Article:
These are all relatively uncommon diseases. DMD has the highest prevalence of the myopathies.
Clinical features of myopathy
Clinical features of myopathy:
- The hallmark symptom of myopathy (and neuromuscular disease) is weakness
- Weakness predominantly affecting proximal muscle groups (shoulder and limb girdles) is typical
manifests itself in
different ways at
- Decreased foetal movements movements in utero
- Floppy infant neonatally
- Motor delay in the toddler years
- Reduced muscle strength and power in older children and adults.
- Myalgia may occur in inflammatory myopathies
- Muscle-stretch reflexes are preserved
- Somatosensory reflexes are preserved
- Variation of
- Fluctuating muscle power suggests metabolic myopathy (for example McArdle disease)
- Fatigability (or progressive weakness with exertion relieved by rest) is a feature of myasthenia gravis where the defect is in neuromuscular transmission.
- Common symptoms:
- Symmetrical proximal muscle weakness
- Absence of sensory symptoms (paraesthesia)
- Atrophy of muscles (and reduced reflexes) occurs late with myopathies (early with neuropathy)
- Waddling gait of DMD at age 3-6 years is typical.
- How acute are
- Weakness over hours suggests toxic cause or episodic paralysis
- Weakness developing over days- consider dermatomyositis or rhabdomyolysis
- Weakness over weeks suggests polymyositis, steroid myopathy, endocrine myopathy.
- Pain and tenderness without weakness- consider other causes
- Which muscle
groups are affected?
- Proximal muscle groups- difficulty rising from chair, climbing stairs, shaving, hair combing
- Distal muscles- difficulty walking (flaping gait), grasping, handwriting.
- Difficulty with exercise
- Cramps and myalgia with exercise (early with glycogen storage disorders and after prolonged exercise with lipid storage disorders)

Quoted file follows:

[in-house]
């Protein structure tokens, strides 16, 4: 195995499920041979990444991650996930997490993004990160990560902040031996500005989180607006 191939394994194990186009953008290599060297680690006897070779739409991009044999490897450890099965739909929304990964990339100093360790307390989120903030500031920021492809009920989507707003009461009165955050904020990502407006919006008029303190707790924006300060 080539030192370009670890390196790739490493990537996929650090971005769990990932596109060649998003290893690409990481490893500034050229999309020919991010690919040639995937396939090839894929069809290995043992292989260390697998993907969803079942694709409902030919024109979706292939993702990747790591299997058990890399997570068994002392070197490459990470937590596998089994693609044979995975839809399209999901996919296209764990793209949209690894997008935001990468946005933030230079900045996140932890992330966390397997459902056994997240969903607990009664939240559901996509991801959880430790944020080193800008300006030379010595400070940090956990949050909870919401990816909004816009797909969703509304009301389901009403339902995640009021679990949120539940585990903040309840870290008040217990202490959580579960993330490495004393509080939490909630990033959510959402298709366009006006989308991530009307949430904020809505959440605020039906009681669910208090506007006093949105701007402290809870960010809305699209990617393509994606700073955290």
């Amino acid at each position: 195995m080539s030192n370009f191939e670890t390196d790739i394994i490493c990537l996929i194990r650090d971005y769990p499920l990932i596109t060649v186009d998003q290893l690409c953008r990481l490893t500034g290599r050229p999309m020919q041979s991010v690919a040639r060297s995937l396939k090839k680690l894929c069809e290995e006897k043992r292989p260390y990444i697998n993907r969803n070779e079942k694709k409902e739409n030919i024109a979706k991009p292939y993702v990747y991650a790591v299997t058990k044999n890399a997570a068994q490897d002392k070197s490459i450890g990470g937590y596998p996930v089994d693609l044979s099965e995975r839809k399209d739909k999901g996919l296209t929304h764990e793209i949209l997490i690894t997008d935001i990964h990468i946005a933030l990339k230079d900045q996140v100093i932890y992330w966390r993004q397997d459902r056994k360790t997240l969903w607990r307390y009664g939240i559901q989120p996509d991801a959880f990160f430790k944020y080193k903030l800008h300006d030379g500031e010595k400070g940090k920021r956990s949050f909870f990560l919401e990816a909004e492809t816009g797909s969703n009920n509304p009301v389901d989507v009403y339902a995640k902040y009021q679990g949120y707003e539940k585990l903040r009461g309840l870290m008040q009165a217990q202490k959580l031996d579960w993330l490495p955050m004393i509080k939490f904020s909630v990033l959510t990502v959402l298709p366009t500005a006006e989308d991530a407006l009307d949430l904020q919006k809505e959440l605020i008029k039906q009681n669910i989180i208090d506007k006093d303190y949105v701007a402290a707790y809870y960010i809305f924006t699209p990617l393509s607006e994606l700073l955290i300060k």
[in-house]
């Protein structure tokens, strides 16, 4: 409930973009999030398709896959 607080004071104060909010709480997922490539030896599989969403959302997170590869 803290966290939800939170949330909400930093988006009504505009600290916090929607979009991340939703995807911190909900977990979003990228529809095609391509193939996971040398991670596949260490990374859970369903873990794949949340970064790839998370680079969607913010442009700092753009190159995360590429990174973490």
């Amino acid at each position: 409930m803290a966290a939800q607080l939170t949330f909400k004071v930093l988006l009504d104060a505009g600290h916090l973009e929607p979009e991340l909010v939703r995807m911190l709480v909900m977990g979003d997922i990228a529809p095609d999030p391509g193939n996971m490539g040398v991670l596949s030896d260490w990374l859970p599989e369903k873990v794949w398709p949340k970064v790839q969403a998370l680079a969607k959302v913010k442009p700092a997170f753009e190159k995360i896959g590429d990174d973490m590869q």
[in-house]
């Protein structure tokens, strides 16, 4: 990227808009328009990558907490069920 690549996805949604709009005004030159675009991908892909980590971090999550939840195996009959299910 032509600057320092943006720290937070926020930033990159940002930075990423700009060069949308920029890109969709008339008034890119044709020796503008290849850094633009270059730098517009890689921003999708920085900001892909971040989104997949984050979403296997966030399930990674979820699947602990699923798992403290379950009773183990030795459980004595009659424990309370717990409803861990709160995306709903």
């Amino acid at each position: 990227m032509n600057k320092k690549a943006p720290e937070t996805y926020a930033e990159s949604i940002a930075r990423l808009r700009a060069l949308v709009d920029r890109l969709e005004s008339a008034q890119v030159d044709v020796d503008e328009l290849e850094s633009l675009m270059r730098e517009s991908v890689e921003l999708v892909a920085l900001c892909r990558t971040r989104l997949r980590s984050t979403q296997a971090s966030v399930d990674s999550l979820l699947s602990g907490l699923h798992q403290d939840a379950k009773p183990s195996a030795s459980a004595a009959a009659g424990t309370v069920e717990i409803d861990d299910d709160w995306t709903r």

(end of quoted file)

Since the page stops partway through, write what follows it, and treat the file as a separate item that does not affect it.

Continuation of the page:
- Progressive muscle weakness in some metabolic myopathies.
- Past medical
- Systemic lupus erythematosus
- Rheumatoid arthritis
- Polyarteritis nodosa.
- Endocrine disease
- Renal disease
- Autoimmune disease:
- Family history:
- Muscular dystrophy
- Other relevant conditions or myopathies.
- Lipid lowering drugs
- Pottery industry-glazing salts can cause hypokalaemic paralysis.
- Symmetrical proximal muscle weakness
- Muscle tenderness very rare with myopathy
- Fever with inflammatory causes
- There is usually no wasting but there may be hypertrophy of muscle (atrophy is a late sign)
- Reflexes and sensation usually normal
- Hypotonia is common in some myopathies (for example congenital myopathies)
- There may be helpful additional signs such as the skin changes of dermatomyositis
- Urine should be examined- myoglobinuria in acute alcoholic myopathy can cause renal tubular necrosis.
This list includes other conditions causing weakness:
- Guillain-Barré Syndrome
- Eaton-Lambert Myasthenic Syndrome
- Myasthenia Gravis
- Cerebral Palsy
- Spinal Muscular Atrophy
- Congenital hypomyelinating neuropathies.
- It may be
clinical features of
- Myopathy where distal muscle groups are affected (myotonic dystrophy, myopathy of Welander)
- Peripheral neuropathIies which affect proximal muscles (diabetic amyotrophy, motor neurone disease).
- Reduced muscle- stretch reflexes
- Somatosensory abnormalities.
- Weakness affects distal muscles- although there are exceptions:
- Some complex
cases may have both
which can lead to
- Diabetes mellitus can cause both neuropathy and inflammatory myopathy
- Cancer can cause dermatomyositis and chemotherapy peripheral neuropathy in the same patient